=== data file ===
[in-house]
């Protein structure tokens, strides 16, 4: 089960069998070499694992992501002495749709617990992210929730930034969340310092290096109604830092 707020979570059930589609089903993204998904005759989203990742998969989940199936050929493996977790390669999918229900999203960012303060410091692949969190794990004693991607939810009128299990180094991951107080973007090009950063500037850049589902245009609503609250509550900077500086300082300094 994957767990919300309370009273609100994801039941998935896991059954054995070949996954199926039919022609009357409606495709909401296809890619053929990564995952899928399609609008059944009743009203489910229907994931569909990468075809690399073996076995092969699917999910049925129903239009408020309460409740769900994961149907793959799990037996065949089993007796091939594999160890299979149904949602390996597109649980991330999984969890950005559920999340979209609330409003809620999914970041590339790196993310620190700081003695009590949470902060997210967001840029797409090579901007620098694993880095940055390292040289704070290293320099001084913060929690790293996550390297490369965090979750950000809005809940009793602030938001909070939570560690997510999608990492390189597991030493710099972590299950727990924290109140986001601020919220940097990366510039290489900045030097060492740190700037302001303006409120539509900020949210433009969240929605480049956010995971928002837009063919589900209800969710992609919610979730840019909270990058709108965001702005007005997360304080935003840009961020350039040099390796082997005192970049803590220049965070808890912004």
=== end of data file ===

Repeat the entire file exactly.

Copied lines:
[in-house]
């Protein structure tokens, strides 16, 4: 089960069998070499694992992501002495749709617990992210929730930034969340310092290096109604830092 707020979570059930589609089903993204998904005759989203990742998969989940199936050929493996977790390669999918229900999203960012303060410091692949969190794990004693991607939810009128299990180094991951107080973007090009950063500037850049589902245009609503609250509550900077500086300082300094 994957767990919300309370009273609100994801039941998935896991059954054995070949996954199926039919022609009357409606495709909401296809890619053929990564995952899928399609609008059944009743009203489910229907994931569909990468075809690399073996076995092969699917999910049925129903239009408020309460409740769900994961149907793959799990037996065949089993007796091939594999160890299979149904949602390996597109649980991330999984969890950005559920999340979209609330409003809620999914970041590339790196993310620190700081003695009590949470902060997210967001840029797409090579901007620098694993880095940055390292040289704070290293320099001084913060929690790293996550390297490369965090979750950000809005809940009793602030938001909070939570560690997510999608990492390189597991030493710099972590299950727990924290109140986001601020919220940097990366510039290489900045030097060492740190700037302001303006409120539509900020949210433009969240929605480049956010995971928002837009063919589900209800969710992609919610979730840019909270990058709108965001702005007005997360304080935003840009961020350039040099390796082997005192970049803590220049965070808890912004």